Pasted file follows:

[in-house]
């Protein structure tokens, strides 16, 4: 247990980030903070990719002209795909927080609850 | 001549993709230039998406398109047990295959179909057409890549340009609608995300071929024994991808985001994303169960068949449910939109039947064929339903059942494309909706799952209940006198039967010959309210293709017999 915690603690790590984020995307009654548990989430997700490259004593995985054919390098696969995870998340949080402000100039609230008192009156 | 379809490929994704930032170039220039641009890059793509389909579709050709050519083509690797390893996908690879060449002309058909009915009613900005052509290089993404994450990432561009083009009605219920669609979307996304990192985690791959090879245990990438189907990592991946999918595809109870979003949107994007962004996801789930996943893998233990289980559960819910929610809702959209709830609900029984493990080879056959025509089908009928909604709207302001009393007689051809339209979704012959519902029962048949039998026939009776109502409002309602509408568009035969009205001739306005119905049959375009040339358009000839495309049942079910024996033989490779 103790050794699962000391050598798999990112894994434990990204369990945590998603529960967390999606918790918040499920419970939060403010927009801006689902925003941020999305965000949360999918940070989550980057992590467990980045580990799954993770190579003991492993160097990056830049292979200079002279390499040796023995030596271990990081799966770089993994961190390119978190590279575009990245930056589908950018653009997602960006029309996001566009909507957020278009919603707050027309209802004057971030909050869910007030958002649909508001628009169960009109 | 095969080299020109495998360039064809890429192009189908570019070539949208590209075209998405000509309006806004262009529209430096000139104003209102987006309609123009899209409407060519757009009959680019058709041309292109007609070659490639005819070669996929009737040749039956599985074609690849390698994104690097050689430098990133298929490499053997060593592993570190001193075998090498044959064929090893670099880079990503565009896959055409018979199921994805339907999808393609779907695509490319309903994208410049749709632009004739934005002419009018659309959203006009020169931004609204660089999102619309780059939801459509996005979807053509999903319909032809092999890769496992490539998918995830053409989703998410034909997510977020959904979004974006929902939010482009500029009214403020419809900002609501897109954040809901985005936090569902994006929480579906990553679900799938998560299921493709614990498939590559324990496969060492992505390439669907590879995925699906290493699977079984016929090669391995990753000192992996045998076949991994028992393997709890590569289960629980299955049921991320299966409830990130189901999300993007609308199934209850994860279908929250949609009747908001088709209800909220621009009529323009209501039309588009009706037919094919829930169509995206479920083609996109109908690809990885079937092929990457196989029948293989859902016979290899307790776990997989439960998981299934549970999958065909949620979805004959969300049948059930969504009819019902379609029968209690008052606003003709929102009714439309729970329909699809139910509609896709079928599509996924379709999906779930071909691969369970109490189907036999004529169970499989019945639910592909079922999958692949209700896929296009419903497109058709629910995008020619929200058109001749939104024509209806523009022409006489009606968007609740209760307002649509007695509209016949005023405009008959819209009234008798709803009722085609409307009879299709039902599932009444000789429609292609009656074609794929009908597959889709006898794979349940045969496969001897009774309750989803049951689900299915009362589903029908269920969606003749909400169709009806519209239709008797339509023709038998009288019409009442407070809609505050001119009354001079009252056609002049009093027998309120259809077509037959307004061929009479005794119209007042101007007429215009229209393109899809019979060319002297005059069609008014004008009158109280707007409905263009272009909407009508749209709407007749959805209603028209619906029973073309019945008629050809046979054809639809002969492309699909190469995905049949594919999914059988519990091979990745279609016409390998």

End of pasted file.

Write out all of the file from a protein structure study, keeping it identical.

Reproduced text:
[in-house]
């Protein structure tokens, strides 16, 4: 247990980030903070990719002209795909927080609850 | 001549993709230039998406398109047990295959179909057409890549340009609608995300071929024994991808985001994303169960068949449910939109039947064929339903059942494309909706799952209940006198039967010959309210293709017999 915690603690790590984020995307009654548990989430997700490259004593995985054919390098696969995870998340949080402000100039609230008192009156 | 379809490929994704930032170039220039641009890059793509389909579709050709050519083509690797390893996908690879060449002309058909009915009613900005052509290089993404994450990432561009083009009605219920669609979307996304990192985690791959090879245990990438189907990592991946999918595809109870979003949107994007962004996801789930996943893998233990289980559960819910929610809702959209709830609900029984493990080879056959025509089908009928909604709207302001009393007689051809339209979704012959519902029962048949039998026939009776109502409002309602509408568009035969009205001739306005119905049959375009040339358009000839495309049942079910024996033989490779 103790050794699962000391050598798999990112894994434990990204369990945590998603529960967390999606918790918040499920419970939060403010927009801006689902925003941020999305965000949360999918940070989550980057992590467990980045580990799954993770190579003991492993160097990056830049292979200079002279390499040796023995030596271990990081799966770089993994961190390119978190590279575009990245930056589908950018653009997602960006029309996001566009909507957020278009919603707050027309209802004057971030909050869910007030958002649909508001628009169960009109 | 095969080299020109495998360039064809890429192009189908570019070539949208590209075209998405000509309006806004262009529209430096000139104003209102987006309609123009899209409407060519757009009959680019058709041309292109007609070659490639005819070669996929009737040749039956599985074609690849390698994104690097050689430098990133298929490499053997060593592993570190001193075998090498044959064929090893670099880079990503565009896959055409018979199921994805339907999808393609779907695509490319309903994208410049749709632009004739934005002419009018659309959203006009020169931004609204660089999102619309780059939801459509996005979807053509999903319909032809092999890769496992490539998918995830053409989703998410034909997510977020959904979004974006929902939010482009500029009214403020419809900002609501897109954040809901985005936090569902994006929480579906990553679900799938998560299921493709614990498939590559324990496969060492992505390439669907590879995925699906290493699977079984016929090669391995990753000192992996045998076949991994028992393997709890590569289960629980299955049921991320299966409830990130189901999300993007609308199934209850994860279908929250949609009747908001088709209800909220621009009529323009209501039309588009009706037919094919829930169509995206479920083609996109109908690809990885079937092929990457196989029948293989859902016979290899307790776990997989439960998981299934549970999958065909949620979805004959969300049948059930969504009819019902379609029968209690008052606003003709929102009714439309729970329909699809139910509609896709079928599509996924379709999906779930071909691969369970109490189907036999004529169970499989019945639910592909079922999958692949209700896929296009419903497109058709629910995008020619929200058109001749939104024509209806523009022409006489009606968007609740209760307002649509007695509209016949005023405009008959819209009234008798709803009722085609409307009879299709039902599932009444000789429609292609009656074609794929009908597959889709006898794979349940045969496969001897009774309750989803049951689900299915009362589903029908269920969606003749909400169709009806519209239709008797339509023709038998009288019409009442407070809609505050001119009354001079009252056609002049009093027998309120259809077509037959307004061929009479005794119209007042101007007429215009229209393109899809019979060319002297005059069609008014004008009158109280707007409905263009272009909407009508749209709407007749959805209603028209619906029973073309019945008629050809046979054809639809002969492309699909190469995905049949594919999914059988519990091979990745279609016409390998």